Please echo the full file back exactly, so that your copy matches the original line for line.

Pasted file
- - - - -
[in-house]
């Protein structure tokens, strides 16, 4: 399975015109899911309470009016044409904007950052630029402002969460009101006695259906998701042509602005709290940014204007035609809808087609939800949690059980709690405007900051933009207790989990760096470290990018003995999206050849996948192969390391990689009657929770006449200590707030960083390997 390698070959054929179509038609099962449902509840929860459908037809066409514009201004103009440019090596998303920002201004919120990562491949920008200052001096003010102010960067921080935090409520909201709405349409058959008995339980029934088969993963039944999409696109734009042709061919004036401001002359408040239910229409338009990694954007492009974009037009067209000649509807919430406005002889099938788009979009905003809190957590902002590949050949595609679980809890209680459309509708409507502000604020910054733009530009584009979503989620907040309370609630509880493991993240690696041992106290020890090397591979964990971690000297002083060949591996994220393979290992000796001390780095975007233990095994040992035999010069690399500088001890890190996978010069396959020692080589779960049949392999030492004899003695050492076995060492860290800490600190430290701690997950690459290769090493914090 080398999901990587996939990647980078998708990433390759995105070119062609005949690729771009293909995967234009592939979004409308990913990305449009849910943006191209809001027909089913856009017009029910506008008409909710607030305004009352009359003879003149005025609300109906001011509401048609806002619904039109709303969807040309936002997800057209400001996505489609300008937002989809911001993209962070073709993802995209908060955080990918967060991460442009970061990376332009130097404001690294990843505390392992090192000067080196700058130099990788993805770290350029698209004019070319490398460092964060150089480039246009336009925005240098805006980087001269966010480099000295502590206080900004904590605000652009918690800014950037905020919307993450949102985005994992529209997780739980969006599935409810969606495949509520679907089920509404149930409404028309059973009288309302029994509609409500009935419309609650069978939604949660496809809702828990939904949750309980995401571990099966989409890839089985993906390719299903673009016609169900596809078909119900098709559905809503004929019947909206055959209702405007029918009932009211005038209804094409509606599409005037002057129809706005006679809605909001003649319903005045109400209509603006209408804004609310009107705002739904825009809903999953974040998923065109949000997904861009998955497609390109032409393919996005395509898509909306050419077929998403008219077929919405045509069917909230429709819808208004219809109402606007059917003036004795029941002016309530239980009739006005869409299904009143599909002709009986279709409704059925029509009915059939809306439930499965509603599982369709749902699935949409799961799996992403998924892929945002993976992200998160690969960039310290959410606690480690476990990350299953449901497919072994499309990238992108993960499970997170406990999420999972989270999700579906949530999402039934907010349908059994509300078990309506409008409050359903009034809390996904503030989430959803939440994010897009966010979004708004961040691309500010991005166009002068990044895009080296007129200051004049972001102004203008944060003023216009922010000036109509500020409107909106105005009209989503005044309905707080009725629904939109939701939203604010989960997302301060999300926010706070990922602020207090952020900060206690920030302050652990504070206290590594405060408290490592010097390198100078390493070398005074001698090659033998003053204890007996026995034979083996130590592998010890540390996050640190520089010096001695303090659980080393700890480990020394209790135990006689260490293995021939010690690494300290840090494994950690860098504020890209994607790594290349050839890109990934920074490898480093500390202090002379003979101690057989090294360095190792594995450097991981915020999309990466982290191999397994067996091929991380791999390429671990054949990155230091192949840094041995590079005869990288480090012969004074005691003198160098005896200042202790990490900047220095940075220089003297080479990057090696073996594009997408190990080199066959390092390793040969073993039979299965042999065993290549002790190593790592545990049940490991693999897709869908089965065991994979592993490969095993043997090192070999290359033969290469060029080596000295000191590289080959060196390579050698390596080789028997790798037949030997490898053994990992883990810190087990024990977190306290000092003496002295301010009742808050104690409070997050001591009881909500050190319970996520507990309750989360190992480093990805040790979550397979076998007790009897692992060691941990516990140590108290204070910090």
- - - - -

[in-house]
């Protein structure tokens, strides 16, 4: 399975015109899911309470009016044409904007950052630029402002969460009101006695259906998701042509602005709290940014204007035609809808087609939800949690059980709690405007900051933009207790989990760096470290990018003995999206050849996948192969390391990689009657929770006449200590707030960083390997 390698070959054929179509038609099962449902509840929860459908037809066409514009201004103009440019090596998303920002201004919120990562491949920008200052001096003010102010960067921080935090409520909201709405349409058959008995339980029934088969993963039944999409696109734009042709061919004036401001002359408040239910229409338009990694954007492009974009037009067209000649509807919430406005002889099938788009979009905003809190957590902002590949050949595609679980809890209680459309509708409507502000604020910054733009530009584009979503989620907040309370609630509880493991993240690696041992106290020890090397591979964990971690000297002083060949591996994220393979290992000796001390780095975007233990095994040992035999010069690399500088001890890190996978010069396959020692080589779960049949392999030492004899003695050492076995060492860290800490600190430290701690997950690459290769090493914090 080398999901990587996939990647980078998708990433390759995105070119062609005949690729771009293909995967234009592939979004409308990913990305449009849910943006191209809001027909089913856009017009029910506008008409909710607030305004009352009359003879003149005025609300109906001011509401048609806002619904039109709303969807040309936002997800057209400001996505489609300008937002989809911001993209962070073709993802995209908060955080990918967060991460442009970061990376332009130097404001690294990843505390392992090192000067080196700058130099990788993805770290350029698209004019070319490398460092964060150089480039246009336009925005240098805006980087001269966010480099000295502590206080900004904590605000652009918690800014950037905020919307993450949102985005994992529209997780739980969006599935409810969606495949509520679907089920509404149930409404028309059973009288309302029994509609409500009935419309609650069978939604949660496809809702828990939904949750309980995401571990099966989409890839089985993906390719299903673009016609169900596809078909119900098709559905809503004929019947909206055959209702405007029918009932009211005038209804094409509606599409005037002057129809706005006679809605909001003649319903005045109400209509603006209408804004609310009107705002739904825009809903999953974040998923065109949000997904861009998955497609390109032409393919996005395509898509909306050419077929998403008219077929919405045509069917909230429709819808208004219809109402606007059917003036004795029941002016309530239980009739006005869409299904009143599909002709009986279709409704059925029509009915059939809306439930499965509603599982369709749902699935949409799961799996992403998924892929945002993976992200998160690969960039310290959410606690480690476990990350299953449901497919072994499309990238992108993960499970997170406990999420999972989270999700579906949530999402039934907010349908059994509300078990309506409008409050359903009034809390996904503030989430959803939440994010897009966010979004708004961040691309500010991005166009002068990044895009080296007129200051004049972001102004203008944060003023216009922010000036109509500020409107909106105005009209989503005044309905707080009725629904939109939701939203604010989960997302301060999300926010706070990922602020207090952020900060206690920030302050652990504070206290590594405060408290490592010097390198100078390493070398005074001698090659033998003053204890007996026995034979083996130590592998010890540390996050640190520089010096001695303090659980080393700890480990020394209790135990006689260490293995021939010690690494300290840090494994950690860098504020890209994607790594290349050839890109990934920074490898480093500390202090002379003979101690057989090294360095190792594995450097991981915020999309990466982290191999397994067996091929991380791999390429671990054949990155230091192949840094041995590079005869990288480090012969004074005691003198160098005896200042202790990490900047220095940075220089003297080479990057090696073996594009997408190990080199066959390092390793040969073993039979299965042999065993290549002790190593790592545990049940490991693999897709869908089965065991994979592993490969095993043997090192070999290359033969290469060029080596000295000191590289080959060196390579050698390596080789028997790798037949030997490898053994990992883990810190087990024990977190306290000092003496002295301010009742808050104690409070997050001591009881909500050190319970996520507990309750989360190992480093990805040790979550397979076998007790009897692992060691941990516990140590108290204070910090």